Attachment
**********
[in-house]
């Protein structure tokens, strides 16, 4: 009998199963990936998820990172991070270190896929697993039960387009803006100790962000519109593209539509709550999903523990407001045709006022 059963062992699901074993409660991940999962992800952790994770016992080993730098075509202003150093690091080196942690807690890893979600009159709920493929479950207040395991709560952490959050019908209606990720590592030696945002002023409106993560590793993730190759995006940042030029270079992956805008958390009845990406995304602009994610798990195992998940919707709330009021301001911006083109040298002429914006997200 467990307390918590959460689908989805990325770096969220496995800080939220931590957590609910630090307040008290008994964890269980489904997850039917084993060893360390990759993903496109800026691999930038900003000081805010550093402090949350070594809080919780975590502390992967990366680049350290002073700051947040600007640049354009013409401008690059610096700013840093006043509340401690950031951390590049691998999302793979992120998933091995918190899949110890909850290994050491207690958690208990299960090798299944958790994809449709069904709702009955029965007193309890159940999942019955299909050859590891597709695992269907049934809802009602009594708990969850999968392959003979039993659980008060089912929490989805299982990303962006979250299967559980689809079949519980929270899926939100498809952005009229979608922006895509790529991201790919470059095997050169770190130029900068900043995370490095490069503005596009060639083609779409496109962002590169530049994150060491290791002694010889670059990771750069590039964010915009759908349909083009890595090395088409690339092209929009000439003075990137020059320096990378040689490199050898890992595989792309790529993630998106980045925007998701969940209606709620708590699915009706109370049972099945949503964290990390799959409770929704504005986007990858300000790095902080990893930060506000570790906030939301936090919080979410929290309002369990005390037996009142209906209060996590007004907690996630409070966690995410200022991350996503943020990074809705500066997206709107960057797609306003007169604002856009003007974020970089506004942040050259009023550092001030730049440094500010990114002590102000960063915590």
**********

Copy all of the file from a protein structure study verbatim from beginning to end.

[in-house]
């Protein structure tokens, strides 16, 4: 009998199963990936998820990172991070270190896929697993039960387009803006100790962000519109593209539509709550999903523990407001045709006022 059963062992699901074993409660991940999962992800952790994770016992080993730098075509202003150093690091080196942690807690890893979600009159709920493929479950207040395991709560952490959050019908209606990720590592030696945002002023409106993560590793993730190759995006940042030029270079992956805008958390009845990406995304602009994610798990195992998940919707709330009021301001911006083109040298002429914006997200 467990307390918590959460689908989805990325770096969220496995800080939220931590957590609910630090307040008290008994964890269980489904997850039917084993060893360390990759993903496109800026691999930038900003000081805010550093402090949350070594809080919780975590502390992967990366680049350290002073700051947040600007640049354009013409401008690059610096700013840093006043509340401690950031951390590049691998999302793979992120998933091995918190899949110890909850290994050491207690958690208990299960090798299944958790994809449709069904709702009955029965007193309890159940999942019955299909050859590891597709695992269907049934809802009602009594708990969850999968392959003979039993659980008060089912929490989805299982990303962006979250299967559980689809079949519980929270899926939100498809952005009229979608922006895509790529991201790919470059095997050169770190130029900068900043995370490095490069503005596009060639083609779409496109962002590169530049994150060491290791002694010889670059990771750069590039964010915009759908349909083009890595090395088409690339092209929009000439003075990137020059320096990378040689490199050898890992595989792309790529993630998106980045925007998701969940209606709620708590699915009706109370049972099945949503964290990390799959409770929704504005986007990858300000790095902080990893930060506000570790906030939301936090919080979410929290309002369990005390037996009142209906209060996590007004907690996630409070966690995410200022991350996503943020990074809705500066997206709107960057797609306003007169604002856009003007974020970089506004942040050259009023550092001030730049440094500010990114002590102000960063915590």